Drone Papers: Leaked Military Documents Expose US 'Assassination Complex'Based on cache of secret slides leaked by national security whistleblower, stunning exposé by The Intercept reveals inner workings—and failures—of the U.S. military's clandestine efforts in Afghanistan, Yemen, and Somalia
by Nadia Prupis
Oct. 15, 2015
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A stunning new exposé by The Intercept, which includes the publication of classified documents leaked by an intelligence source, provides an unprecedented look at the U.S. military's secretive global assassination program.
The series of articles, titled The Drone Papers, follows months of investigation and uses rare primary source documents and slides to reveal to the public, for the first time, the flaws and consequences of the U.S. military's 14-year aerial campaign being conducted in Yemen, Somalia, and Afghanistan--one that has consistently used faulty information, killed an untold number of civilians, and stymied intelligence-gathering through its "kill/capture" program that too often relies on killing rather than capturing.
"The series is intended to serve as a long-overdue public examination of the methods and outcomes of America's assassination program," writes the investigation's lead reporter, Jeremy Scahill. "This campaign, carried out by two presidents through four presidential terms, has been shrouded in excessive secrecy. The public has a right to see these documents not only to engage in an informed debate about the future of U.S. wars, both overt and covert, but also to understand the circumstances under which the U.S. government arrogates to itself the right to sentence individuals to death without the established checks and balances of arrest, trial, and appeal."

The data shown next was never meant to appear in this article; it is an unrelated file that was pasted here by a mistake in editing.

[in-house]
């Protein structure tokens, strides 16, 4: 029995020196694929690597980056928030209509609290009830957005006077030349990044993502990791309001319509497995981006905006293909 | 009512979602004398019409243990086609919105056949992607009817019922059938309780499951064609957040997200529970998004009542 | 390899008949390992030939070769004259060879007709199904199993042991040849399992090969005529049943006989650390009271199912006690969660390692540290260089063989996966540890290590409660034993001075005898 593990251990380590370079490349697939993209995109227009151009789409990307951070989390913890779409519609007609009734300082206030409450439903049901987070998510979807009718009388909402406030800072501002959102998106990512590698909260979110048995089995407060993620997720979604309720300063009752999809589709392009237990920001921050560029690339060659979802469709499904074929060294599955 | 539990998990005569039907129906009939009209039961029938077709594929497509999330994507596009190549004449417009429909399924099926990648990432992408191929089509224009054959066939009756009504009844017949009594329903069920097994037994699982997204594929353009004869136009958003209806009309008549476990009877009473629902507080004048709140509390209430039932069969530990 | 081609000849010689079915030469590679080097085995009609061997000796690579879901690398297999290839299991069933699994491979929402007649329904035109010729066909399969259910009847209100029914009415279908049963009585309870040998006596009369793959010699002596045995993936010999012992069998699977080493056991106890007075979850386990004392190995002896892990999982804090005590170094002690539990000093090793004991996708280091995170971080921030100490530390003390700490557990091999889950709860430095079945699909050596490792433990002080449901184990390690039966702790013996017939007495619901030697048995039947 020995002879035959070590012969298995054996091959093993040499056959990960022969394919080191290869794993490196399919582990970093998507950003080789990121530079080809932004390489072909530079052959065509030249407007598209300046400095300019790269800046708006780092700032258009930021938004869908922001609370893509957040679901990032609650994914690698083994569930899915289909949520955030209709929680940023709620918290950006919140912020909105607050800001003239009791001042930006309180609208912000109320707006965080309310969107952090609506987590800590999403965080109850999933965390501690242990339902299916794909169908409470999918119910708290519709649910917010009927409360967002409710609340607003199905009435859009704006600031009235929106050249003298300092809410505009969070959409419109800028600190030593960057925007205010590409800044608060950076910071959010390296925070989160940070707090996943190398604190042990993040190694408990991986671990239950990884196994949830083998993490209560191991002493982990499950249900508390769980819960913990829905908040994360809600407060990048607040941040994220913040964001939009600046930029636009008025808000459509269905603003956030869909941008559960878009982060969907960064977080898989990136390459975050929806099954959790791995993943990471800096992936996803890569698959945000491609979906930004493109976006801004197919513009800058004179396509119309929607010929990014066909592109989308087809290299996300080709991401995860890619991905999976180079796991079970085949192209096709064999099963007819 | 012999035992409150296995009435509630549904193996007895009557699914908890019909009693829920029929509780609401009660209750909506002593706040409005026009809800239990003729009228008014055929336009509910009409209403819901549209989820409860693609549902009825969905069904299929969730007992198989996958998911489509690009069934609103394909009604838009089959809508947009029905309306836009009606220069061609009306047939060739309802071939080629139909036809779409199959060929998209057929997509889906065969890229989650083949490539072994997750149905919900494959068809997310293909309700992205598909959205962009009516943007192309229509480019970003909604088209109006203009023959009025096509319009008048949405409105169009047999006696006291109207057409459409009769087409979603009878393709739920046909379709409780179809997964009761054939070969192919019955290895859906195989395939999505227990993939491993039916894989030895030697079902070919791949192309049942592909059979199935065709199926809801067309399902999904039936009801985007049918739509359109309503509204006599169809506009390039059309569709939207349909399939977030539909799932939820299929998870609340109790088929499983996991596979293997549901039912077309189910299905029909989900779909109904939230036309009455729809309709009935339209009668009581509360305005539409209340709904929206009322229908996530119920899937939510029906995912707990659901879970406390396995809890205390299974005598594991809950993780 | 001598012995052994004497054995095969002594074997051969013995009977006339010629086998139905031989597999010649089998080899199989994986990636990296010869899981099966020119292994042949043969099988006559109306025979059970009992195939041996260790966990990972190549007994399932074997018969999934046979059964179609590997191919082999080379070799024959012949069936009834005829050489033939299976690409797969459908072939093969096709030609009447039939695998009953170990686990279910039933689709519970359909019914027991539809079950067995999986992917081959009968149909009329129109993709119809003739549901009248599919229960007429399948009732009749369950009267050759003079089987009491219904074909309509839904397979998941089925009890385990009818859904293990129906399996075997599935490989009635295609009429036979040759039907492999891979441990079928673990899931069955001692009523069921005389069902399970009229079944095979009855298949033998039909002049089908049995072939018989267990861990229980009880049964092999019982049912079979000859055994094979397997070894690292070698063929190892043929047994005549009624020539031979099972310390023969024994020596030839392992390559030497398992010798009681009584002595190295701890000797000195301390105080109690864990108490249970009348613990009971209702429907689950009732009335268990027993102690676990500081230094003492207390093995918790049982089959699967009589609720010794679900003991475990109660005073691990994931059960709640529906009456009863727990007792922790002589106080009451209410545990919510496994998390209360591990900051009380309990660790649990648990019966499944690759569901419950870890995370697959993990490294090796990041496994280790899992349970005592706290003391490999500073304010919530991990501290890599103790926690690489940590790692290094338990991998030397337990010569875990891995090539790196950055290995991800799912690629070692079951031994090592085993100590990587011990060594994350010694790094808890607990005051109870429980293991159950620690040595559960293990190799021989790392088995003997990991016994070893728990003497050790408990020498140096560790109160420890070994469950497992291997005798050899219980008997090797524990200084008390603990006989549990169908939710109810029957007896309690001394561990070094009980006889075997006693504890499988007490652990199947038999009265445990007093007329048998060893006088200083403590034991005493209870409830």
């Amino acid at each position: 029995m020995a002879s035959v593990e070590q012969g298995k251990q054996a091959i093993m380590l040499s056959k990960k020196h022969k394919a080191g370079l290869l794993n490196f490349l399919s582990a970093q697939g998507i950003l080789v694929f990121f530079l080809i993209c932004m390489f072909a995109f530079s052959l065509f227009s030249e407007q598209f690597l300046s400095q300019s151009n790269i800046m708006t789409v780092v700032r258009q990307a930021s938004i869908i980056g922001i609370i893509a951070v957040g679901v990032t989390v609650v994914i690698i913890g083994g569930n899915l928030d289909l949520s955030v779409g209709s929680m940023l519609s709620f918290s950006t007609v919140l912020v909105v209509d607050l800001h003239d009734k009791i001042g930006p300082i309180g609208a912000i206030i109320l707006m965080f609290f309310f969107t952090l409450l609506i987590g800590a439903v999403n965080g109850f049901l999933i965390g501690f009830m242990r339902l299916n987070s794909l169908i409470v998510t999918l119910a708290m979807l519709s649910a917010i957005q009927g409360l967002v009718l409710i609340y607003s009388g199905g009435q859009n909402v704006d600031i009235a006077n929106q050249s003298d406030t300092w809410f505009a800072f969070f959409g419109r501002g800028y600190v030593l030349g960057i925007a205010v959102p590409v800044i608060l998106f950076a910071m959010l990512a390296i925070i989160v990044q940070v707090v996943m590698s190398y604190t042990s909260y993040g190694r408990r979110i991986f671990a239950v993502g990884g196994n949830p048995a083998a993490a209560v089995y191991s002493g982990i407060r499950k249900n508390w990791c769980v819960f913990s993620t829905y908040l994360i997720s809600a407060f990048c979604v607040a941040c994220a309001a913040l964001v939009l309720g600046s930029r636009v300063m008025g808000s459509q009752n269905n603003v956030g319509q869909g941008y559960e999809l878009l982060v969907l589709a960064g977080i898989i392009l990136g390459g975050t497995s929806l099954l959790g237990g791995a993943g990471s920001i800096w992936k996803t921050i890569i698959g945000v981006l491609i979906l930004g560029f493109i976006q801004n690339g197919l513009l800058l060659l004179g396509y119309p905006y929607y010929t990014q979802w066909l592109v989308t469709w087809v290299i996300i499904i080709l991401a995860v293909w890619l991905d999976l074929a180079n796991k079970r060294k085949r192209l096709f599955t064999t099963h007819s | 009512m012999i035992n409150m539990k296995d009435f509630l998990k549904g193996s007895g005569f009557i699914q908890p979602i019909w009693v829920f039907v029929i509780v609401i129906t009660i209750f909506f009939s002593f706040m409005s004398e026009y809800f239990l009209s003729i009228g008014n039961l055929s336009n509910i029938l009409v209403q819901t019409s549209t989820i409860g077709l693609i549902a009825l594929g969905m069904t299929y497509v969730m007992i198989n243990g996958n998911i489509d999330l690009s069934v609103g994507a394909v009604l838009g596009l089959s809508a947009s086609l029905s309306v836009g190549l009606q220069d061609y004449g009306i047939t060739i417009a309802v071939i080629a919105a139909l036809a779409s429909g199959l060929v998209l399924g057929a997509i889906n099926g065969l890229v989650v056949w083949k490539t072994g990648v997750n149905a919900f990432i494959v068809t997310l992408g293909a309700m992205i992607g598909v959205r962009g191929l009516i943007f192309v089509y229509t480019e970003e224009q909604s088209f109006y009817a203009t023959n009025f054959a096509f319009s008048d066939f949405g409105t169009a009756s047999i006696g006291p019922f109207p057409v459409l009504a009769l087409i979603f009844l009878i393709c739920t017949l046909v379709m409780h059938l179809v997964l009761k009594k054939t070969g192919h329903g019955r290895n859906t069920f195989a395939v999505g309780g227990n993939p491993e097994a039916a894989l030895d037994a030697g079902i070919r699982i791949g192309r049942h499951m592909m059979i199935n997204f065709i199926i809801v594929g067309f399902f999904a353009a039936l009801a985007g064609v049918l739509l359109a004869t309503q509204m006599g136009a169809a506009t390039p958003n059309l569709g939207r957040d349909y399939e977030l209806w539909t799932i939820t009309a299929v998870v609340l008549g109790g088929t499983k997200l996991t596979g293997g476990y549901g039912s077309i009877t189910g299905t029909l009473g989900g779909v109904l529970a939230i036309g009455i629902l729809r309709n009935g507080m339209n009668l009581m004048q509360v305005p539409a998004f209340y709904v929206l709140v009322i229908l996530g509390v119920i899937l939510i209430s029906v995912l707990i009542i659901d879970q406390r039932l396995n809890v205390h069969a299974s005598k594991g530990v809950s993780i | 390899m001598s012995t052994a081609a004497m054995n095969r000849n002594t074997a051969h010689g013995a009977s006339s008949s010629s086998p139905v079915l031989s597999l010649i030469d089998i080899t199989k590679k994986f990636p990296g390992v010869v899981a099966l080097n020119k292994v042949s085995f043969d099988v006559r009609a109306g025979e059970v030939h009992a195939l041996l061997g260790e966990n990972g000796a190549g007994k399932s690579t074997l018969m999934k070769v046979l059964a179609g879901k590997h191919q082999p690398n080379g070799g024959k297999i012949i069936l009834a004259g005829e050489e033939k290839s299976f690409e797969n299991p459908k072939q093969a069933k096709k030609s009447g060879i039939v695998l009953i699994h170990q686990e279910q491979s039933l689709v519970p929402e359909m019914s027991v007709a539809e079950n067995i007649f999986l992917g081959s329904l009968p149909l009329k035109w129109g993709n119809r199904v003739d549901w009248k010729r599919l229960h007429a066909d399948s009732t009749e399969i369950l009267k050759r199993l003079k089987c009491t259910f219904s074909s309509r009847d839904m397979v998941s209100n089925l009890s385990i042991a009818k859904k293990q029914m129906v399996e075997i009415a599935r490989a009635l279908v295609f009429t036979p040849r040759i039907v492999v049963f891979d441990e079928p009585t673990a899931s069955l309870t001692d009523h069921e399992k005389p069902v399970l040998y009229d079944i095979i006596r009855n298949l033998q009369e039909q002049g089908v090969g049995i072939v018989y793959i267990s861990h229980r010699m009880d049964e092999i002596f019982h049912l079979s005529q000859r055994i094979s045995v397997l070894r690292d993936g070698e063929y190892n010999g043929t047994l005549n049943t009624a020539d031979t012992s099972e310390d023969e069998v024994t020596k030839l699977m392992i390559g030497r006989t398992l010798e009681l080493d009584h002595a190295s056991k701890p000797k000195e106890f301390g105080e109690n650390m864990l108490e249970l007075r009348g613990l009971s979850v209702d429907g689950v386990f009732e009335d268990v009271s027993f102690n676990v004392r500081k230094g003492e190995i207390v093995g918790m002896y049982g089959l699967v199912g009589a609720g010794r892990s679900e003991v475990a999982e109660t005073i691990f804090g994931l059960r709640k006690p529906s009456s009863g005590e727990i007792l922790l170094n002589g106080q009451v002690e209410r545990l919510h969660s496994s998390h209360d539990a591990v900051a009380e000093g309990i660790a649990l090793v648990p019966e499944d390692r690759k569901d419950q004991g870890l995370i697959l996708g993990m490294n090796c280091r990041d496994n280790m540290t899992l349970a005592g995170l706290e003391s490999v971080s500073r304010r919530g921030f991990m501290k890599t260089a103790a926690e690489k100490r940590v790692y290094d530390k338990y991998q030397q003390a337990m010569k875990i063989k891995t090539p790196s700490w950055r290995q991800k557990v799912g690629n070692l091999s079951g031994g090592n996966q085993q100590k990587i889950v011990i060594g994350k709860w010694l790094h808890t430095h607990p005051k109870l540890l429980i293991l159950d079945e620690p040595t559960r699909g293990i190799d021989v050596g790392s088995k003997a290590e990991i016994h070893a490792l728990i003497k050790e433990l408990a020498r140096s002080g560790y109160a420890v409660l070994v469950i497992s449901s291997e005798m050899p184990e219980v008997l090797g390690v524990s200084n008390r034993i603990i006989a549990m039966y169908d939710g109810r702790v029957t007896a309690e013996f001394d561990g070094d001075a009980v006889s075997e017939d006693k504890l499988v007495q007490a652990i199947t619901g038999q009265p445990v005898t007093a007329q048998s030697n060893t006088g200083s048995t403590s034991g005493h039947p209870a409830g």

The source of the documents, who asked to remain anonymous due to the U.S. government's aggressive prosecution of whistleblowers, said the public has a right to know about a program that is so "fundamentally" and "morally" flawed.
"It's stunning the number of instances when I've come across intelligence that was faulty, when sources of information used to finish targets were misattributed to people," he told The Intercept. "And it isn't until several months or years later that you realize that the entire time you thought you were going after this target, it was his mother's phone the whole time. Anyone caught in the vicinity is guilty by association -- it's a phenomenal gamble."
As outlined by The Intercept, the key revelations of the reporting are:
But as the documents reveal, assurances from the Obama administration that drone strikes are precise and used only in cases of "imminent" threats are themselves based on intentionally vague definitions of "imminence."
"Privately, the architects of the U.S. drone program have acknowledged its shortcomings," said Betsy Reed, editor-in-chief of The Intercept. "But they have made sure that this campaign, launched by Bush and vastly expanded under Obama, has been shrouded in secrecy. The public has a right to know how the US government has decided who to kill."
As the source himself said, "We're allowing this to happen. And by 'we,' I mean every American citizen who has access to this information now, but continues to do nothing about it."